The Australians have a practical and forward-thinking idea: Hire military veterans to meet the looming labour shortage in the mining sector.
Veterans are highly trained and bring diverse skills and talents to the job. Many have a difficult time transitioning to civilian employment when they leave the army, navy or air force. The fact that a few can suffer from post-traumatic stress disorder and may have trouble holding down jobs leads to high unemployment rates.
An examination of the problem, entitled “Veteran Employment Report,” has just been published by the WithYouWithMe group that deals with re-integrating former military personnel into civilian life. The report shows that veteran unemployment in Australia is about 30.2% – five times higher than the national average! Underemployment – the inability to find work that matches their skills or that pays as much as when they were in the military – is also high at 19%.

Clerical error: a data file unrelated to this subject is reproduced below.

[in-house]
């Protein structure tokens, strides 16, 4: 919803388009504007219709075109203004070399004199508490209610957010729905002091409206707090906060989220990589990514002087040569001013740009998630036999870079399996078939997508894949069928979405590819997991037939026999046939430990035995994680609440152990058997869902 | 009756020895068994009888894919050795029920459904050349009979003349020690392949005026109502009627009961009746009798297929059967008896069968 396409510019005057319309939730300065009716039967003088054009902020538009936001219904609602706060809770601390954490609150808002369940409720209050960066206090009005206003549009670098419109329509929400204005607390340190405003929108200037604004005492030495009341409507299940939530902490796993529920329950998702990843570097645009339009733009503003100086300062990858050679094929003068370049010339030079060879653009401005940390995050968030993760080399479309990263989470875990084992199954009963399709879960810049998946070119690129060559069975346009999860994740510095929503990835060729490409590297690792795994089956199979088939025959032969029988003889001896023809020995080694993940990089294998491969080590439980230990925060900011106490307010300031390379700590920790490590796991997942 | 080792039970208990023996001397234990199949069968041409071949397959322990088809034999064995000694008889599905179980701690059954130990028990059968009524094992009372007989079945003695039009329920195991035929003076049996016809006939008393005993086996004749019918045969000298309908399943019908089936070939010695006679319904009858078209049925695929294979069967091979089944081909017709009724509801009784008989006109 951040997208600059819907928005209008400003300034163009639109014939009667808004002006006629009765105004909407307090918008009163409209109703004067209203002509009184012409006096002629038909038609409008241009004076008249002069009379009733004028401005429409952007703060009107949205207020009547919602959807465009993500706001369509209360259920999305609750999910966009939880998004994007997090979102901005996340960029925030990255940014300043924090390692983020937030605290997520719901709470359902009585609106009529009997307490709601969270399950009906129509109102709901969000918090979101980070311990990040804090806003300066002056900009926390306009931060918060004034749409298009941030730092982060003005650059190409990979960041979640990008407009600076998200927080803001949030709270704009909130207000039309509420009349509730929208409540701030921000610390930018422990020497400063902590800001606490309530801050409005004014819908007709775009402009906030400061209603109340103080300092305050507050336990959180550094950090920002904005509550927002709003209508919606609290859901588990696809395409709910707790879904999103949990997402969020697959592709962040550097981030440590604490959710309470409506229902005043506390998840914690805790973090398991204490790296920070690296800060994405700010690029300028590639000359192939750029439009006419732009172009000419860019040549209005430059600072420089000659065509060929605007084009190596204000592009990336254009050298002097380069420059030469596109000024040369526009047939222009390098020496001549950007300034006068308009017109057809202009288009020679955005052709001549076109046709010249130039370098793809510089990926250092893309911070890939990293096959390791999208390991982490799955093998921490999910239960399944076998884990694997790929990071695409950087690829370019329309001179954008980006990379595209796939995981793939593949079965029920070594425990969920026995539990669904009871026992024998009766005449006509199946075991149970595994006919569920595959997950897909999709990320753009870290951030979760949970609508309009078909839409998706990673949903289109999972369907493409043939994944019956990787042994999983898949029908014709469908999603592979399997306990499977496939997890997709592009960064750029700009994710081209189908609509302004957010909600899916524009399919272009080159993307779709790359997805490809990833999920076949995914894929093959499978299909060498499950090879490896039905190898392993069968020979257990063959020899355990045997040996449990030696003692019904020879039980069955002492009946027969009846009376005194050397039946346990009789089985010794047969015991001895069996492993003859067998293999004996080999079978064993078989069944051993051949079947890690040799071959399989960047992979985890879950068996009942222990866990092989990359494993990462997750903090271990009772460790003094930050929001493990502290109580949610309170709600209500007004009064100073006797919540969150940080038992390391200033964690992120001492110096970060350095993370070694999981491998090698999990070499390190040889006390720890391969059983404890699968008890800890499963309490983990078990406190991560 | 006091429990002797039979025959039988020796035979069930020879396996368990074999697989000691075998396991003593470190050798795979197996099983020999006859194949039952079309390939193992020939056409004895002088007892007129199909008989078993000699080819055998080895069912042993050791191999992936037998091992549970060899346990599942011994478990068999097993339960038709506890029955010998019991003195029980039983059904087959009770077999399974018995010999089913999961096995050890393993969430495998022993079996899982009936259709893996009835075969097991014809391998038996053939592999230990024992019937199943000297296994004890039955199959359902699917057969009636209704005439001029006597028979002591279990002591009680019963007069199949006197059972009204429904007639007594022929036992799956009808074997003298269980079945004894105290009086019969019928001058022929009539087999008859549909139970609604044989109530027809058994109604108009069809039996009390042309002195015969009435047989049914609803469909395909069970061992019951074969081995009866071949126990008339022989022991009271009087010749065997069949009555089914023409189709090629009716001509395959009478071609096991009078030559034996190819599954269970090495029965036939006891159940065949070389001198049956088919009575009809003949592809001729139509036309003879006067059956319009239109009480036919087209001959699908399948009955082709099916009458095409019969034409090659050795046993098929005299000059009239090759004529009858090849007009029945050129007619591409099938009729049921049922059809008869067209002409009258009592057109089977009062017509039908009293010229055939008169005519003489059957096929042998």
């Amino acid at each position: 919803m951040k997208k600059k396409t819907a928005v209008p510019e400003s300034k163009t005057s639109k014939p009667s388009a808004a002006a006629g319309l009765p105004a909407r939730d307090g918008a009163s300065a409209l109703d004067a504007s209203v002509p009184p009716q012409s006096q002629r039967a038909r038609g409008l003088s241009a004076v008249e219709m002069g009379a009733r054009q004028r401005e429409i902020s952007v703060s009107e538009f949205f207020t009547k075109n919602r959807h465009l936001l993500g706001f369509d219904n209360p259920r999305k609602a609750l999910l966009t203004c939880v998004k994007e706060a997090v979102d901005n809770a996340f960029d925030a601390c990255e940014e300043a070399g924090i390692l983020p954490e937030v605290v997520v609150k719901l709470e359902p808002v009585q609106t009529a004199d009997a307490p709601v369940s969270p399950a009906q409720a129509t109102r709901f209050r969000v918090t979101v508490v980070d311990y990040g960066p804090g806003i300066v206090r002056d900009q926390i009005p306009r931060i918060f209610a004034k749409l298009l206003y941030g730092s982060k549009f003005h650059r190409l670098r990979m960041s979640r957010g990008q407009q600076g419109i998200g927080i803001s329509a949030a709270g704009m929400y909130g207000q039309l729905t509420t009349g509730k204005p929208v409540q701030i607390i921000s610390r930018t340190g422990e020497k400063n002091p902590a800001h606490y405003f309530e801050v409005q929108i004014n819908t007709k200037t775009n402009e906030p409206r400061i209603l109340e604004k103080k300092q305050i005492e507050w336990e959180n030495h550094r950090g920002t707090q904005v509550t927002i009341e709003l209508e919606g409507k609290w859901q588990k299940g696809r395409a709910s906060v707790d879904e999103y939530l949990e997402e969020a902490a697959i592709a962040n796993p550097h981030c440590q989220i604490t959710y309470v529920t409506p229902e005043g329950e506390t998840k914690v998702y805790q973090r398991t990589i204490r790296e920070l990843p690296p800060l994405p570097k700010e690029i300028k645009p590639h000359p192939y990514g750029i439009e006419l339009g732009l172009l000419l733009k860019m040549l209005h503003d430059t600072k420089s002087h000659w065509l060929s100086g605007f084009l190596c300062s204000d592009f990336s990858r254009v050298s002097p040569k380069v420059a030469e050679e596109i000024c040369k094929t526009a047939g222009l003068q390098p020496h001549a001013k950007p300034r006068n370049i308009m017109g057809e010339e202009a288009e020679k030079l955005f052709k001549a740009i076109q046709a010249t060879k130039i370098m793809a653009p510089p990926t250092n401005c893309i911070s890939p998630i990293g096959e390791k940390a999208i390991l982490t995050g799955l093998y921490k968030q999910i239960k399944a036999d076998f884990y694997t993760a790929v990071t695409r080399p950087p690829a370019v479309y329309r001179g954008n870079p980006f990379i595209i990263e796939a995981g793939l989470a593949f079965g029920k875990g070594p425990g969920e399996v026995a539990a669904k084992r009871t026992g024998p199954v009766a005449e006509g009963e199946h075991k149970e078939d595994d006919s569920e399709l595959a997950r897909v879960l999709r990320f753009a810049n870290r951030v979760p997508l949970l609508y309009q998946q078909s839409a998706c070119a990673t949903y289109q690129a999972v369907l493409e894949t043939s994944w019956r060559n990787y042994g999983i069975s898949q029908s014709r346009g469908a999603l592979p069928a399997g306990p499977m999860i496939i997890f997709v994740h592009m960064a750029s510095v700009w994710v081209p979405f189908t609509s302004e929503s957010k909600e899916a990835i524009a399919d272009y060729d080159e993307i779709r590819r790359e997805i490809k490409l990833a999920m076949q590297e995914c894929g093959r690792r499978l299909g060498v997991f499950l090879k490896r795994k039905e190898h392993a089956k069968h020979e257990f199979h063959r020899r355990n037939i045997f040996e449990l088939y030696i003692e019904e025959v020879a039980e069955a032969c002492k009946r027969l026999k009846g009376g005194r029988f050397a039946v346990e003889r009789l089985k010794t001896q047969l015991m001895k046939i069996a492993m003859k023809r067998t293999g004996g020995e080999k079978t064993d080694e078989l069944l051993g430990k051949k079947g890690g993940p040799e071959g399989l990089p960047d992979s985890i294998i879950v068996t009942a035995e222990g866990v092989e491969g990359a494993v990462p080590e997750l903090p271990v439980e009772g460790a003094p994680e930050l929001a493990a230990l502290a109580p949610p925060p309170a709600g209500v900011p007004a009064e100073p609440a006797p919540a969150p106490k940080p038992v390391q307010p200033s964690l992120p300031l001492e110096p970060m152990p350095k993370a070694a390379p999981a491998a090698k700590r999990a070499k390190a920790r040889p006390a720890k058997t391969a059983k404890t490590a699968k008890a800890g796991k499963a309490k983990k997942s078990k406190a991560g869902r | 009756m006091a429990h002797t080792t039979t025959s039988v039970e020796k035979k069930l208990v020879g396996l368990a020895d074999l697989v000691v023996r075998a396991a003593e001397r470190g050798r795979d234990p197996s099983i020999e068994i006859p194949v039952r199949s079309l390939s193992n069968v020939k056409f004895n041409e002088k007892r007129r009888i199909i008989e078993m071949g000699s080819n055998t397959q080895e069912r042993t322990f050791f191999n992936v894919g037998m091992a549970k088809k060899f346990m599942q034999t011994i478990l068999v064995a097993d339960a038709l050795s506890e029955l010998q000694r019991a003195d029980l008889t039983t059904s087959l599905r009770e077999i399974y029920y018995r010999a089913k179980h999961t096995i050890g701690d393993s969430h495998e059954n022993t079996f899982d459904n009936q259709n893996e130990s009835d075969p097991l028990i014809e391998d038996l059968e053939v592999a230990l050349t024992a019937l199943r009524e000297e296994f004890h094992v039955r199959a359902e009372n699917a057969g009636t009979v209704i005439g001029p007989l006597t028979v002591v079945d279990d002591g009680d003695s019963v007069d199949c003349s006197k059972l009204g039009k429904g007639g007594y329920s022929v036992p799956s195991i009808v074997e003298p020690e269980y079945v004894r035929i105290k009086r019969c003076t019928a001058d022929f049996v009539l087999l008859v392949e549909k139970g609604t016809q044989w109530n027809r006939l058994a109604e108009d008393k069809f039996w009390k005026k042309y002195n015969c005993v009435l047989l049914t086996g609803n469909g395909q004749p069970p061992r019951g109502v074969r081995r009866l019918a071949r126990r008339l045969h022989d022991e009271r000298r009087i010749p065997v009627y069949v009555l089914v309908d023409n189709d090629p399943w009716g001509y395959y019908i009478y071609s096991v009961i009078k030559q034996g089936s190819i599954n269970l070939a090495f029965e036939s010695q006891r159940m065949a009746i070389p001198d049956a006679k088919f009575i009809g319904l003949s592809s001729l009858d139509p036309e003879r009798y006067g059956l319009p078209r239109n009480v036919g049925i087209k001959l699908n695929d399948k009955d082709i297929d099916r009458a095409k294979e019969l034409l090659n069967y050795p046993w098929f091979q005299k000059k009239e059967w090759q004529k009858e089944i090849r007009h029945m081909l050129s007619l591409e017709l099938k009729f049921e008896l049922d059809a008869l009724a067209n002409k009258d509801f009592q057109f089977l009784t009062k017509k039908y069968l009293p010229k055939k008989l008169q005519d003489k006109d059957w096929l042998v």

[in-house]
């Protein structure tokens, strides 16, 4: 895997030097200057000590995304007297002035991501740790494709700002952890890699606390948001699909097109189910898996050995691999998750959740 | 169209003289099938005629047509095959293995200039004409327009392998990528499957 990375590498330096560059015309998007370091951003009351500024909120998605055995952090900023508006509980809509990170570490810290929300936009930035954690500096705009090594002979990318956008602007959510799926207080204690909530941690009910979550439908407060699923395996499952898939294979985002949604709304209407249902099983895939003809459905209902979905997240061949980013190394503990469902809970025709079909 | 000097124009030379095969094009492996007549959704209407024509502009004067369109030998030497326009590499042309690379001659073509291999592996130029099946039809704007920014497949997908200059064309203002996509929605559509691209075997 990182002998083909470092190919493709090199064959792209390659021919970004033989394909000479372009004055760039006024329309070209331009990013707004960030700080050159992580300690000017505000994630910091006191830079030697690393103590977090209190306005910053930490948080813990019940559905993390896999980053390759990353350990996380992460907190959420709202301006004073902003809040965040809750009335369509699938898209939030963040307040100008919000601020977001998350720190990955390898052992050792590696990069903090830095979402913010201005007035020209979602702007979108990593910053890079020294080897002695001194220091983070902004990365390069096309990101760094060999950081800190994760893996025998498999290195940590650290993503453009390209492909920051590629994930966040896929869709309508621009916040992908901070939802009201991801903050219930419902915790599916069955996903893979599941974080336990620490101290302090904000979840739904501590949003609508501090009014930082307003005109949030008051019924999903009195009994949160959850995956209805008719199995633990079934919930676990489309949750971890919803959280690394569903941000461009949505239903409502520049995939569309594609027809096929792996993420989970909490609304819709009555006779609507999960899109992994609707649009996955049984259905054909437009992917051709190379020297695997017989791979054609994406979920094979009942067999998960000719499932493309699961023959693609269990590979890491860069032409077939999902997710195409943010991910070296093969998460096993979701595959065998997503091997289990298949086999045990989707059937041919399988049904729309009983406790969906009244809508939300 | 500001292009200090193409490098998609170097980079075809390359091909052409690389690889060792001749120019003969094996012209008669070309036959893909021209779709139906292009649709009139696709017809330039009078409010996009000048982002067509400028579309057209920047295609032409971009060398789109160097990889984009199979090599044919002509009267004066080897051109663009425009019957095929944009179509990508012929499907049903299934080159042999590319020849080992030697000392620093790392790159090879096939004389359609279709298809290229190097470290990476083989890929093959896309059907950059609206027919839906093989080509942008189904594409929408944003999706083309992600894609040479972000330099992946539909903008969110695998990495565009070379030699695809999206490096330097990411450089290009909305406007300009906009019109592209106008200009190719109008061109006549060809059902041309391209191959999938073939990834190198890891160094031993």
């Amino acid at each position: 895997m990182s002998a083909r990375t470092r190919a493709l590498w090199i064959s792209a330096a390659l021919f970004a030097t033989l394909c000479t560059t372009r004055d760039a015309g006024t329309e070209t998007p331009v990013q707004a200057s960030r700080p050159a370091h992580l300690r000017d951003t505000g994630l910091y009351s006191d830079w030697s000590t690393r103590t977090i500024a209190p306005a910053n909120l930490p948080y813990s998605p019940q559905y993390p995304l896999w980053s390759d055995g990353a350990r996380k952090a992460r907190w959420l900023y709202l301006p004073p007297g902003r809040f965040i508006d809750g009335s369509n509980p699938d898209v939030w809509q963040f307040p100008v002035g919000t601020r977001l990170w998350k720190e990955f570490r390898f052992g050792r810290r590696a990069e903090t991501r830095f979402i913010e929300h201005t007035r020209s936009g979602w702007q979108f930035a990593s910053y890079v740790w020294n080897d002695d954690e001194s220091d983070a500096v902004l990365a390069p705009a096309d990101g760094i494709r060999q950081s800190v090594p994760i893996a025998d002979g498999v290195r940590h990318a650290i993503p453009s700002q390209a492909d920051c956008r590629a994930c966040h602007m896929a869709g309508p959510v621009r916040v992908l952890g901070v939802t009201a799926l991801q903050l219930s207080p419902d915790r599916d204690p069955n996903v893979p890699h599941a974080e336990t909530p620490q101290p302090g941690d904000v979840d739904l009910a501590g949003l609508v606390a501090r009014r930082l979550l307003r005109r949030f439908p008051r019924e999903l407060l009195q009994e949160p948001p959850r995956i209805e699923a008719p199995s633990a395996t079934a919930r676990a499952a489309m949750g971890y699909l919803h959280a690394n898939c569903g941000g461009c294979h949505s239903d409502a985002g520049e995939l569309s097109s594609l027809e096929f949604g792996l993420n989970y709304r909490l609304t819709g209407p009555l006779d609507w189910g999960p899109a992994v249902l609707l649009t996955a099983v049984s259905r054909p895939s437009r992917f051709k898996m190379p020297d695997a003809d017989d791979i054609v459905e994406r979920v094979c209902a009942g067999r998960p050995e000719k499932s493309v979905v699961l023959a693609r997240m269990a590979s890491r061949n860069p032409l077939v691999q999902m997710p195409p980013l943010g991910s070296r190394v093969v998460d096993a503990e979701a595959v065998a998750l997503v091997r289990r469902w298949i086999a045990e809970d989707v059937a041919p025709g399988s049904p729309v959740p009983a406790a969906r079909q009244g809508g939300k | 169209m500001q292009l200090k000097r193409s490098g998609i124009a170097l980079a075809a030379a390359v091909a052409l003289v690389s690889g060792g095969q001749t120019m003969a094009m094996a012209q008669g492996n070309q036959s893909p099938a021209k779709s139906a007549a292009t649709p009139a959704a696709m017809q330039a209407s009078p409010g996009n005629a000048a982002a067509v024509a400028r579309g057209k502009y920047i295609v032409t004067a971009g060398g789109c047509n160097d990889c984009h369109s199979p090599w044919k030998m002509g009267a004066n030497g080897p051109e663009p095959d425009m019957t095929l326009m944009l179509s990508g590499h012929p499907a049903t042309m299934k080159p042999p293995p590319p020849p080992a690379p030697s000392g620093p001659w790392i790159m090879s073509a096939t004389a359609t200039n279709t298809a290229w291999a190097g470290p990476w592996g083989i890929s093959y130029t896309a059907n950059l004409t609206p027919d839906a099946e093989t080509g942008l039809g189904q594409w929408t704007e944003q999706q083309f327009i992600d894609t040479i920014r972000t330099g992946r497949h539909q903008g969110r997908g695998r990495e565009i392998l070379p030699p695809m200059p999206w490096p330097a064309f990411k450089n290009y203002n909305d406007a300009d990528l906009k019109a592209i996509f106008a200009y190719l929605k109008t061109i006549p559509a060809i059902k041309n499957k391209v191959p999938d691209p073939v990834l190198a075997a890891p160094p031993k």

And yet veterans face typical obstacles to meaningful employment. They fail to recognize how their defence skills can suit a civilian job. Employers are nervous about hiring veterans, particularly if a veteran is dealing with PTSD, depression or other “baggage” from his/her time in the service.
As an example, WithYouWithMe points to Fortescue Metals Group. The miner rolled out an initiative to hire current and former military personnel at its operations in the Pilbara. The company created a four-week, trades upskilling program that resulted in the hiring of 51 veterans as heavy diesel mechanics. Forty-one are employed at Christmas Creek and 10 at Cloudbreak.
For the rest of this column: http://www.canadianminingjournal.com/news/comment-idea-from-down-under-needs-to-come-up-north/